Moonlight

Jake Richardson | 10/01/2017

"Shit, I cry so much sometimes I feel like I'm just gonna turn into drops"

Barry Jenkin’s debut feature is a touching, timeless and transformative piece about self-discovery and the struggle to find ones’ place in the world.

Moonlight is presented as a triptych that follows childhood, middle school and adulthood for Chiron (alternately known as Little and Black throughout the film). We join him as a young kid (Alex R. Hibbert), bullied by his schoolmates who think he is gay. Even his mother (Naomie Harris) screams homophobic slurs at him. He takes comfort in his relationship with drug dealer Juan (Mahershala Ali) and his partner Teresa (Janelle Monae). While they might earn their money in criminal ways, they have huge hearts and help young Chiron feel loved and included in such a troubled period of his life.

 

In middle school, Chiron (Ashton Sanders) is brutally bullied by his fellow classmates who are all convinced he is gay. His mother gets progressively more addicted to drugs, and the deceased Juan leaves a visible hole in his life. Teresa is still there for him, but events at school push his life to breaking point even while he has his first homosexual experience.

 

As a grown man, Black (Trevante Rhodes) is a trapper; running a drug ring in Atlanta. He gets a call from a childhood friend, and is forced to finally confront his need for identity.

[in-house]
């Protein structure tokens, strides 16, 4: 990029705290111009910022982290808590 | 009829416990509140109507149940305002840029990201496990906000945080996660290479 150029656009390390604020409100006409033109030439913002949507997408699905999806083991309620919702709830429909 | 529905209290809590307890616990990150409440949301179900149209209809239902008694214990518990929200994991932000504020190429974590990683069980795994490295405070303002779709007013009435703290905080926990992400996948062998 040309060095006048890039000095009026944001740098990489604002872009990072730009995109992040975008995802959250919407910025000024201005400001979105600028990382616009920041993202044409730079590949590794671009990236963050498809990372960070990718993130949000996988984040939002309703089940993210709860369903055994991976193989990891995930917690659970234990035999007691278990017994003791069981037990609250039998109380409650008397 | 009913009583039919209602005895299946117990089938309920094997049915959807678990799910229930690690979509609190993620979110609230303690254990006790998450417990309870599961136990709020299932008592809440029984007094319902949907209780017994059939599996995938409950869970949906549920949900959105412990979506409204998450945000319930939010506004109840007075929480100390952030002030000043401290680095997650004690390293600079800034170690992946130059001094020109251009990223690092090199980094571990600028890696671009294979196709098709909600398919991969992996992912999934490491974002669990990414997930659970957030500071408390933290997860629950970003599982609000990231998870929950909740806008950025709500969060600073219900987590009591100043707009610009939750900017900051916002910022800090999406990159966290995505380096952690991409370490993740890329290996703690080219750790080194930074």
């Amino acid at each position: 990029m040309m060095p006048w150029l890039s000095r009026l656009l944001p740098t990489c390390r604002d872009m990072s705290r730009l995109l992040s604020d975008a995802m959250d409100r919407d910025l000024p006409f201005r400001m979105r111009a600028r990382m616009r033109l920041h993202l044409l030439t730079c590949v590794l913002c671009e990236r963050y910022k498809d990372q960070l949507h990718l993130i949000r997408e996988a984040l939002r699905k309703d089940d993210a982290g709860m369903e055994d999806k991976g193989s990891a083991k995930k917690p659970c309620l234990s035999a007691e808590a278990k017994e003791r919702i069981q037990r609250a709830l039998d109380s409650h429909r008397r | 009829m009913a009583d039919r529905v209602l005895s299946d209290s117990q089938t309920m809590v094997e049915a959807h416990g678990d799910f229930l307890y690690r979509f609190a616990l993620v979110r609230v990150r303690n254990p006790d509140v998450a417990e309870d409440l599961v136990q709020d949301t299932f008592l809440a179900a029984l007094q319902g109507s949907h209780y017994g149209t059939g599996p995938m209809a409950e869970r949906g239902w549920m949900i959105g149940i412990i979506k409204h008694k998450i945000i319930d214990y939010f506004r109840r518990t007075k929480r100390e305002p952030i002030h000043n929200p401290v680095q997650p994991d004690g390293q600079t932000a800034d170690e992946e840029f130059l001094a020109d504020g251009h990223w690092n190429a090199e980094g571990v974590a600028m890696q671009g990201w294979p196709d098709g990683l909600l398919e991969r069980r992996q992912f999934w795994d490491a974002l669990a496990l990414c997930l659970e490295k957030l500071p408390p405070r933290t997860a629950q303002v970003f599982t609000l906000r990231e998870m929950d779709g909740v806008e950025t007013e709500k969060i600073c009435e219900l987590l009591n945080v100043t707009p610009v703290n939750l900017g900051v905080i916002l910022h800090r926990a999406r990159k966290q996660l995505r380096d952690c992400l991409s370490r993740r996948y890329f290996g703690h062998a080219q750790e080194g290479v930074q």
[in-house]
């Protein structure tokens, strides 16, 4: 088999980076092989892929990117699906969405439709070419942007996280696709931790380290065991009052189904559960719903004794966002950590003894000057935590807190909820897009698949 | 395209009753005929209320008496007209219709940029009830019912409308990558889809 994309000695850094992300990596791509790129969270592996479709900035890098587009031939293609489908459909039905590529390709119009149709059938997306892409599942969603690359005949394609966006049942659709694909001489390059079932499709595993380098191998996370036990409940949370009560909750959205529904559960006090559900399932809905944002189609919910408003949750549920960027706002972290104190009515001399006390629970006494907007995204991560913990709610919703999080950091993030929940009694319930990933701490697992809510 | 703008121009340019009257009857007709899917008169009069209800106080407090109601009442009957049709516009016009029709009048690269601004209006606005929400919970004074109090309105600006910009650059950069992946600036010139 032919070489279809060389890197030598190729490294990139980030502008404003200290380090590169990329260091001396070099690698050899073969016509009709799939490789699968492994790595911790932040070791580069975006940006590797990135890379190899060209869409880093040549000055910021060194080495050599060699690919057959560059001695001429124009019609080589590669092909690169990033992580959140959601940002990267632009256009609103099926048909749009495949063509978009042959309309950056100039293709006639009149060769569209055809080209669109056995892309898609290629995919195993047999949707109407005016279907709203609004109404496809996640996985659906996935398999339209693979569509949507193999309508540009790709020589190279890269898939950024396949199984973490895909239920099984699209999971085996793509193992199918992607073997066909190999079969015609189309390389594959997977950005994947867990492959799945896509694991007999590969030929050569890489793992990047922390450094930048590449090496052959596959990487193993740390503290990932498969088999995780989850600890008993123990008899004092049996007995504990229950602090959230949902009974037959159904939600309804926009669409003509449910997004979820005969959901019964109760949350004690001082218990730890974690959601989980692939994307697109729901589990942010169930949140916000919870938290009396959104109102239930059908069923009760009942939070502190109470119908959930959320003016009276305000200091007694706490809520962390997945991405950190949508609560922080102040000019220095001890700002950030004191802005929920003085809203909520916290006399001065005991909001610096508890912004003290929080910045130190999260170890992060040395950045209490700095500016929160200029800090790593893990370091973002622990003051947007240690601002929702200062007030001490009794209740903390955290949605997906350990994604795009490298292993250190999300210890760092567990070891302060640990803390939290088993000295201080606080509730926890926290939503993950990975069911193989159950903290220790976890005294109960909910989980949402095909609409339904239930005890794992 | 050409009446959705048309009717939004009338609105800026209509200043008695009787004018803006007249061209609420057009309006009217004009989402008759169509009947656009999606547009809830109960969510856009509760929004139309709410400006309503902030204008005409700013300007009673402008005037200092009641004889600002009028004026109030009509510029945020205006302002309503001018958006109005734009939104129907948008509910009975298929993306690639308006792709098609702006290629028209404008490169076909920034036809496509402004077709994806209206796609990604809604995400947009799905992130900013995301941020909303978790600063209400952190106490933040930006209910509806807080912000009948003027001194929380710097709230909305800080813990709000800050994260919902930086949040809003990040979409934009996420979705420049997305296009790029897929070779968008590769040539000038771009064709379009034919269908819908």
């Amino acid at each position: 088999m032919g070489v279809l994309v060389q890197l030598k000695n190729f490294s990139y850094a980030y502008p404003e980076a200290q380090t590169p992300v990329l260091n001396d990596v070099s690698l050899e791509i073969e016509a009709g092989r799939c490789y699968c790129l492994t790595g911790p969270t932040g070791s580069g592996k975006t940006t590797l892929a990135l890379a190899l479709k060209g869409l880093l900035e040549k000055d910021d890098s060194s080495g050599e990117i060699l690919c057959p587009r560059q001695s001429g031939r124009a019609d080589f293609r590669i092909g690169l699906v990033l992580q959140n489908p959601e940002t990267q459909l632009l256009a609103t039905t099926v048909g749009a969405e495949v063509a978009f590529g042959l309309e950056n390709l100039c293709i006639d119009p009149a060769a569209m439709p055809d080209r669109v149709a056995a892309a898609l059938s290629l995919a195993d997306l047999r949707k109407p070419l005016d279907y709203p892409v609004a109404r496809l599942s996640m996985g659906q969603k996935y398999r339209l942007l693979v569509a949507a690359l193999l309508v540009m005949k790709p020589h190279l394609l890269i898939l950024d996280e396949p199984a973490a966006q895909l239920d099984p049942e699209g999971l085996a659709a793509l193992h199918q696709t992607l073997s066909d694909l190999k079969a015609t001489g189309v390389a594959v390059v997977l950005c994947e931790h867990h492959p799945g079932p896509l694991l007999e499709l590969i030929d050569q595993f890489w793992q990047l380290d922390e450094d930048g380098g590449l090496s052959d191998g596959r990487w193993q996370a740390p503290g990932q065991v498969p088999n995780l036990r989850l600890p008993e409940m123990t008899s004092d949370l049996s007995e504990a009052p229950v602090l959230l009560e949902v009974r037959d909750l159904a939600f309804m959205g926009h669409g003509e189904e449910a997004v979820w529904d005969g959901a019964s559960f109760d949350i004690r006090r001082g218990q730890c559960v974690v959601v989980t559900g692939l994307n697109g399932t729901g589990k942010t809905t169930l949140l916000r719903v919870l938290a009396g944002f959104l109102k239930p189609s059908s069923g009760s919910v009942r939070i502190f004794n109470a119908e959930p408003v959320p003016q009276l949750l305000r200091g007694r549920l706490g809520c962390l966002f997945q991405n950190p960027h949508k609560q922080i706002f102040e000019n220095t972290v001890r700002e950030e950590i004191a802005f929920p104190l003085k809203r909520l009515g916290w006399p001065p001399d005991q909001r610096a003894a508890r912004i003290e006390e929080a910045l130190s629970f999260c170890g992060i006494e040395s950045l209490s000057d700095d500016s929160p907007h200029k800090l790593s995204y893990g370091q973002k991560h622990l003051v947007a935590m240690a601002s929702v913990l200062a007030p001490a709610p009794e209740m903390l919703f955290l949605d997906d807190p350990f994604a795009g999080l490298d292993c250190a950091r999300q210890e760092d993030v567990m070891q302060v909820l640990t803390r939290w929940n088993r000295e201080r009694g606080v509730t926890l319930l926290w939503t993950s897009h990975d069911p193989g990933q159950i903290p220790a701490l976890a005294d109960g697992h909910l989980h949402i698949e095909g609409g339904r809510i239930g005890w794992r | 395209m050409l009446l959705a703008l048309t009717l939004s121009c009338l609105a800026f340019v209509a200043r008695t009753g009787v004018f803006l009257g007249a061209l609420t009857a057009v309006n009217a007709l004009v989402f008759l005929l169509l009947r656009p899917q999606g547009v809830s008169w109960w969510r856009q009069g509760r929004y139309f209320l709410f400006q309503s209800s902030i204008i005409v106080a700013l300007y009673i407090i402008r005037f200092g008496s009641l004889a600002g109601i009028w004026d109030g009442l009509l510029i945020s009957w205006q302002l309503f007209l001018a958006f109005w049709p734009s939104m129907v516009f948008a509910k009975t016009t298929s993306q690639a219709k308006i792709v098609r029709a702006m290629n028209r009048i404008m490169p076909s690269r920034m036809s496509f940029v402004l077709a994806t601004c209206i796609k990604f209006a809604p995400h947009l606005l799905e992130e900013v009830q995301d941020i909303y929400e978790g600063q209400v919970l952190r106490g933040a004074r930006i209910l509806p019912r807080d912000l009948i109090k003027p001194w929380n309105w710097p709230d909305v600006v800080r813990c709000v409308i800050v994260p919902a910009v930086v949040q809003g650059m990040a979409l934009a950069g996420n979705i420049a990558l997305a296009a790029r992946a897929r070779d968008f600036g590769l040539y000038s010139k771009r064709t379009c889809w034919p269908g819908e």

Moonlight is unmistakably beautiful, with DOP James Laxton using intriguing focus-pulling techniques and interspersing still shots with vibrant, long-take tracking shots to bring a sense of life to the film. The opening twirling shot around Mahershala Ali is stunning; providing a sense of danger and frenetic energy to an otherwise stagnant scene. The use of neon lights and symmetry is also inspired, with the straight lines and symmetry of shots perfectly juxtaposed against the story of Chiron.

 

Barry Jenkins brings together three brief windows of life and joins them with this thread of identity that is so powerful throughout the film. His dialogue is biting and witty, and feels organic in its environment. He infuses a threatening undercurrent into every scene, except for in Juan and Teresa’s house where you can feel the love and acceptance pulsing off the screen.

 

The three actors playing Chiron are all solid, as is Naoime Harris, but Mahershala Ali outshines them all. Ali is absolutely outstanding as the drug dealer with a heart of gold. His pursed lips, tongue flick and lion-like chuckle are all amazing pieces of characterization, leading up to a moment of ashamed admission that is truly one of the greatest pieces of acting of the year.

 

Tense, heartbreaking and achingly beautiful, Moonlight is a perfect, character driven look at an issue that is universal.

Conclusion

With strong lead performances and an amazing supporting performance from Mahershala Ali, complimented by frenetic and inventive cinematography and courageous direction, Barry Jenkins’ debut piece is a shining example of quality filmmaking.